Yet the most striking moment in the life of the elderly animal may have come the day before, when Old Bob was draped in a mourning blanket and trotted out riderless on Chicago's Michigan Avenue. There, the caparisoned horse was reportedly accompanied by 10,000 school children wearing black sashes, each of them mourning Old Bob's former rider.

Meserve Kunhardt Foundation/Courtesy of HBO

The Reverend C.B. MacKee has long been known, in certain circles, for his assiduous recording of the weather in D.C. and the surrounding regions from 1858 to 1865. For persnickety Civil War buffs, the accuracy and regularity of the minister's weather records make them an invaluable resource. Historian Robert K. Krick credits the foundation of his opus, Civil War Weather in Virginia, to the fastidious work of the "Old School Presbyterian" minister, whose records were rescued and preserved by the Weather Bureau in the 1950s.

For those who are not so invested in the history of meteorology, however, MacKee may be of interest more for the details left out of his weather book than for those he included.

One notable entry in MacKee's weather book, pictured above, is dated April 15, 1865: "Last night at one of the Theatres the President of the U. States was killed by an assassin."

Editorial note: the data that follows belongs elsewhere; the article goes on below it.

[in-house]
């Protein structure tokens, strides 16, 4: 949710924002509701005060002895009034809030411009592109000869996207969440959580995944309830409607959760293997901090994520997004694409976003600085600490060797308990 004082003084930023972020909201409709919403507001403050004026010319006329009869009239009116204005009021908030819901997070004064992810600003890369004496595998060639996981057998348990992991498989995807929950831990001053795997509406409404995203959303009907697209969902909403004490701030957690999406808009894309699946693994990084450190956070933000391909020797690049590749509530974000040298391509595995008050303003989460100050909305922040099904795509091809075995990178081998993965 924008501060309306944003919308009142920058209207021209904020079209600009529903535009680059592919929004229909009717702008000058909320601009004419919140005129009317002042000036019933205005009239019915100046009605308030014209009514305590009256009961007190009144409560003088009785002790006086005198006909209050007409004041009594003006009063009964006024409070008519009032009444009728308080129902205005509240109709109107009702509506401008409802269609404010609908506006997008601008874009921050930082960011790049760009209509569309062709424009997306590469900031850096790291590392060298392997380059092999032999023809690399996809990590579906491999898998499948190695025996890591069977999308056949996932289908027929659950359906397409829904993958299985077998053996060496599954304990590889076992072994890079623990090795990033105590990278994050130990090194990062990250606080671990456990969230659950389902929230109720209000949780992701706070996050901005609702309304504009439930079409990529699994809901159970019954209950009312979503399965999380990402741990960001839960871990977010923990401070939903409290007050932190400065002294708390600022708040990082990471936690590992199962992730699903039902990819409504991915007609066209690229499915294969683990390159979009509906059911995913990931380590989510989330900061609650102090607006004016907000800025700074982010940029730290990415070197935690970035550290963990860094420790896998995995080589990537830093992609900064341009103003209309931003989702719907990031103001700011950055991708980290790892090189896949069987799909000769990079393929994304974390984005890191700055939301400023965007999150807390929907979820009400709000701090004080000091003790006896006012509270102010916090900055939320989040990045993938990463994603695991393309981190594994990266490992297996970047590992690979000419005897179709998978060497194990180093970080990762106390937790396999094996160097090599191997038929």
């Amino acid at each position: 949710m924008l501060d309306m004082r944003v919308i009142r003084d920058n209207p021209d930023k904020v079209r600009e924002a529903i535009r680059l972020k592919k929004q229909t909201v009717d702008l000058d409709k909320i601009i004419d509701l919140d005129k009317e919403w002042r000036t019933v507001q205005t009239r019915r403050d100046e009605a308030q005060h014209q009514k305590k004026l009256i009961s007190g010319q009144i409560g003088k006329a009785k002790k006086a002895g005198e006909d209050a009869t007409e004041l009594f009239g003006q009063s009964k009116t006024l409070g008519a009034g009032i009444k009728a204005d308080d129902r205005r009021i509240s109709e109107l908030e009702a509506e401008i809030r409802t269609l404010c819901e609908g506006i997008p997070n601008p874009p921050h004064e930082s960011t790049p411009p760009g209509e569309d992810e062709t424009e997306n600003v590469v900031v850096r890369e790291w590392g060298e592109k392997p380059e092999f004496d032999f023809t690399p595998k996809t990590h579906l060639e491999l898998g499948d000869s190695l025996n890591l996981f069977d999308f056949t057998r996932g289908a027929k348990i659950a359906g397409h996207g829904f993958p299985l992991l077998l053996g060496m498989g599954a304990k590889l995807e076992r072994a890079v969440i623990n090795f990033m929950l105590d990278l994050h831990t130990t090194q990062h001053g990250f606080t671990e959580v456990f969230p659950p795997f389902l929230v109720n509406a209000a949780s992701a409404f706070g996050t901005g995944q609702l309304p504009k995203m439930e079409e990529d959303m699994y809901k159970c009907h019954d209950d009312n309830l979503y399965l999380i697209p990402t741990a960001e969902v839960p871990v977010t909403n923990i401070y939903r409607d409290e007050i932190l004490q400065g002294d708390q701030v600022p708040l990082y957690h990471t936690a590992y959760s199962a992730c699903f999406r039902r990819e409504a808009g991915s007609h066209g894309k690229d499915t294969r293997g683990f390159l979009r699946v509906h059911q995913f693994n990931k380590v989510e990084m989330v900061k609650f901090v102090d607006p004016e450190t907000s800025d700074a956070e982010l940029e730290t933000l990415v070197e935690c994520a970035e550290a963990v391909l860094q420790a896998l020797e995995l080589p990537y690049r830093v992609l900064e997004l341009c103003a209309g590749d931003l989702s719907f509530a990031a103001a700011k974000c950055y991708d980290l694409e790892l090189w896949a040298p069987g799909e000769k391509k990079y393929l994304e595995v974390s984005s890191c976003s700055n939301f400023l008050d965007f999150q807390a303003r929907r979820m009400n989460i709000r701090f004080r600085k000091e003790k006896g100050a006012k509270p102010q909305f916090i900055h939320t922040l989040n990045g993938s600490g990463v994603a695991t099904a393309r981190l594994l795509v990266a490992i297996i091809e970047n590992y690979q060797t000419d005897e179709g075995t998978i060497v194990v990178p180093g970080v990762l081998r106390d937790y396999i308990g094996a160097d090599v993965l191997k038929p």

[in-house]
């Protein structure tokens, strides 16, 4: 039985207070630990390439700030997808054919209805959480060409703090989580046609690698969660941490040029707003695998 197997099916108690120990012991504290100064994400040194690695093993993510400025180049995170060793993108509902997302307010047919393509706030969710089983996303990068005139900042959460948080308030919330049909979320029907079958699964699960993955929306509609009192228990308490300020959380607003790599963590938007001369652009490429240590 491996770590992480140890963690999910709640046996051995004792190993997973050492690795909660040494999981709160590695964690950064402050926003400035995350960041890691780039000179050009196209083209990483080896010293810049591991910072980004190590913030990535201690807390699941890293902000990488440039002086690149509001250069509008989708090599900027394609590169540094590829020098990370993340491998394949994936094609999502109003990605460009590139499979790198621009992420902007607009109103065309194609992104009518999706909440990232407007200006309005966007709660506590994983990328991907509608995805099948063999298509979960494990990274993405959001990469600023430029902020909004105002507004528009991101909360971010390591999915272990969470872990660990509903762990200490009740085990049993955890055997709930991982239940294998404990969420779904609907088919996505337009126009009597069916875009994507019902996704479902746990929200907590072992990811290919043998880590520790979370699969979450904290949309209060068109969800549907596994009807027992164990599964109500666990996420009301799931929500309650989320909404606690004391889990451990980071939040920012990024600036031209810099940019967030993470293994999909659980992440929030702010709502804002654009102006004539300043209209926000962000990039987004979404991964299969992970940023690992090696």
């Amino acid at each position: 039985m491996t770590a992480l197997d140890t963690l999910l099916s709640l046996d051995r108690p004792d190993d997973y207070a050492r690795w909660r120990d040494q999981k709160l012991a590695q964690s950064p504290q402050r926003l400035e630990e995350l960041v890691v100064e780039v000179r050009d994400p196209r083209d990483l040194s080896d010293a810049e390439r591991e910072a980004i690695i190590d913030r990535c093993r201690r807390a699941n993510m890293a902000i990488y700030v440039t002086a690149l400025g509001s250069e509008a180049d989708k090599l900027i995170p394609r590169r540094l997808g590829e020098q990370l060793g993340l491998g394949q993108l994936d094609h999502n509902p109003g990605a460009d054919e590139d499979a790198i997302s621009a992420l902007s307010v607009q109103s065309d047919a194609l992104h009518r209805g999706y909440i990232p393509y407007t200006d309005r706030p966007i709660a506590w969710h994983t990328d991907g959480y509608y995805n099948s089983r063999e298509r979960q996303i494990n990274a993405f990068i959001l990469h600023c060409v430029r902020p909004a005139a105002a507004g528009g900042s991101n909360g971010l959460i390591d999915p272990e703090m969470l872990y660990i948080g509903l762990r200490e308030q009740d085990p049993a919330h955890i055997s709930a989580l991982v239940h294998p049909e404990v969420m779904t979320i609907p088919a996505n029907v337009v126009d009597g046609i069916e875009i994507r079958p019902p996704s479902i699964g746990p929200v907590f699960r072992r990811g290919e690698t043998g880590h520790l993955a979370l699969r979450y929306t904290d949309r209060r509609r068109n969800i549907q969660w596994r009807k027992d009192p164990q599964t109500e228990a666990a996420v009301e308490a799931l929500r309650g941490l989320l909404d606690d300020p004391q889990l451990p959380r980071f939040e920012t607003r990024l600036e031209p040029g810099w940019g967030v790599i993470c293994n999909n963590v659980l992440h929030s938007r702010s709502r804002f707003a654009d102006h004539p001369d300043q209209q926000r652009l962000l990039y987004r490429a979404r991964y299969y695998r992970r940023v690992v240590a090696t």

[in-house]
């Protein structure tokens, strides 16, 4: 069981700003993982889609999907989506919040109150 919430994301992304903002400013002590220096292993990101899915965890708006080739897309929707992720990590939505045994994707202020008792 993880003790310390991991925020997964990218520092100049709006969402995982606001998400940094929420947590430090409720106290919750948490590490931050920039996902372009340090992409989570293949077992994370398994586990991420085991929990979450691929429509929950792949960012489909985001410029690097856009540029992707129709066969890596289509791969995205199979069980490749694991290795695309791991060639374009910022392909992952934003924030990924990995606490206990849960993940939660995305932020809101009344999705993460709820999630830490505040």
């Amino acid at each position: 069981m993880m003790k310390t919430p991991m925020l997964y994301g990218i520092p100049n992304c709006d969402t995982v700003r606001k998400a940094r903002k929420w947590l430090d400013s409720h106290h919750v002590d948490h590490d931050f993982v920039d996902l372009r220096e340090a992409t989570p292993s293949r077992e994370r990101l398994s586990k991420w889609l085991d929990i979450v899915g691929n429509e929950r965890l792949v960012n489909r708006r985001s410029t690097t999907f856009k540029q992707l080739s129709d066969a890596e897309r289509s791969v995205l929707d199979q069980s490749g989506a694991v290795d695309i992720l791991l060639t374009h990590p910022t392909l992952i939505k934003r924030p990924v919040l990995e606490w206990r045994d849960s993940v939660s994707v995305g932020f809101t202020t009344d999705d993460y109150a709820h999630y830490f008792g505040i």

MacKee took the news of the president's death hard. An unrepentant Unionist, he had been forced to leave his congregation in Lewinsville, Virginia after the town was occupied by rebel troops in 1861. After fleeing to Washington D.C., he was recruited into official government service by the War Department. The preacher developed a reputation for devoted record-keeping that may have matched his faith in a higher power. On April 15, however, he faltered.

"This horrible transaction" MacKee wrote on the day of the president's death, "had such an impression on me that I neglected to record the temperature at 2 and 10 p.m."

Meserve Kunhardt Foundation/Courtesy of HBO

This image is—debatably—the last photograph of Abraham Lincoln ever captured. William H. Mumler, a former engraver, became known in 1860s Boston for a particular brand of "spiritual" photography. Mumler's images frequently revealed ghosts lingering behind his flesh-and-blood subjects. These ghost images became particularly popular in the aftermath of the Civil War, as Mumler's photographs would frequently—and not inconveniently—reveal friends or family members who had been lost in combat. Among the mourning customers who visited Mumler was Mary Todd Lincoln, who sat before the spiritual photographer roughly four years after her husband's assassination.